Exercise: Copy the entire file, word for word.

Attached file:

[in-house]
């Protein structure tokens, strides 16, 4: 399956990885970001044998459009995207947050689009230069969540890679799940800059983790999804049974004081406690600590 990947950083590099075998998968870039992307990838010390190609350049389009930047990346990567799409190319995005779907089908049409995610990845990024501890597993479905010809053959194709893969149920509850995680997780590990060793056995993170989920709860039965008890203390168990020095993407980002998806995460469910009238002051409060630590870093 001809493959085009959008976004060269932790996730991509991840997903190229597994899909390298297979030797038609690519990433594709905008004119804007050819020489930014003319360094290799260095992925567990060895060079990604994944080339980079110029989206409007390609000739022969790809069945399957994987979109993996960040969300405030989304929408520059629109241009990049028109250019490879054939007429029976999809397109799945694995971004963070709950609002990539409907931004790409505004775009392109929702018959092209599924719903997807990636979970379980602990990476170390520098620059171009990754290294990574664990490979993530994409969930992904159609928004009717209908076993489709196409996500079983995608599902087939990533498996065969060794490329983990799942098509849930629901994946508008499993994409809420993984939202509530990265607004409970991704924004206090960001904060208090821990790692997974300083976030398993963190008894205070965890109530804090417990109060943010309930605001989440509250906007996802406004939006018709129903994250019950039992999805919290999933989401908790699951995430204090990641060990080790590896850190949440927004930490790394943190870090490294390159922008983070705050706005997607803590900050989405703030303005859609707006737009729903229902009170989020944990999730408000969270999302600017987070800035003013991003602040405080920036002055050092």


[in-house]
């Protein structure tokens, strides 16, 4: 399956990885970001044998459009995207947050689009230069969540890679799940800059983790999804049974004081406690600590 990947950083590099075998998968870039992307990838010390190609350049389009930047990346990567799409190319995005779907089908049409995610990845990024501890597993479905010809053959194709893969149920509850995680997780590990060793056995993170989920709860039965008890203390168990020095993407980002998806995460469910009238002051409060630590870093 001809493959085009959008976004060269932790996730991509991840997903190229597994899909390298297979030797038609690519990433594709905008004119804007050819020489930014003319360094290799260095992925567990060895060079990604994944080339980079110029989206409007390609000739022969790809069945399957994987979109993996960040969300405030989304929408520059629109241009990049028109250019490879054939007429029976999809397109799945694995971004963070709950609002990539409907931004790409505004775009392109929702018959092209599924719903997807990636979970379980602990990476170390520098620059171009990754290294990574664990490979993530994409969930992904159609928004009717209908076993489709196409996500079983995608599902087939990533498996065969060794490329983990799942098509849930629901994946508008499993994409809420993984939202509530990265607004409970991704924004206090960001904060208090821990790692997974300083976030398993963190008894205070965890109530804090417990109060943010309930605001989440509250906007996802406004939006018709129903994250019950039992999805919290999933989401908790699951995430204090990641060990080790590896850190949440927004930490790394943190870090490294390159922008983070705050706005997607803590900050989405703030303005859609707006737009729903229902009170989020944990999730408000969270999302600017987070800035003013991003602040405080920036002055050092």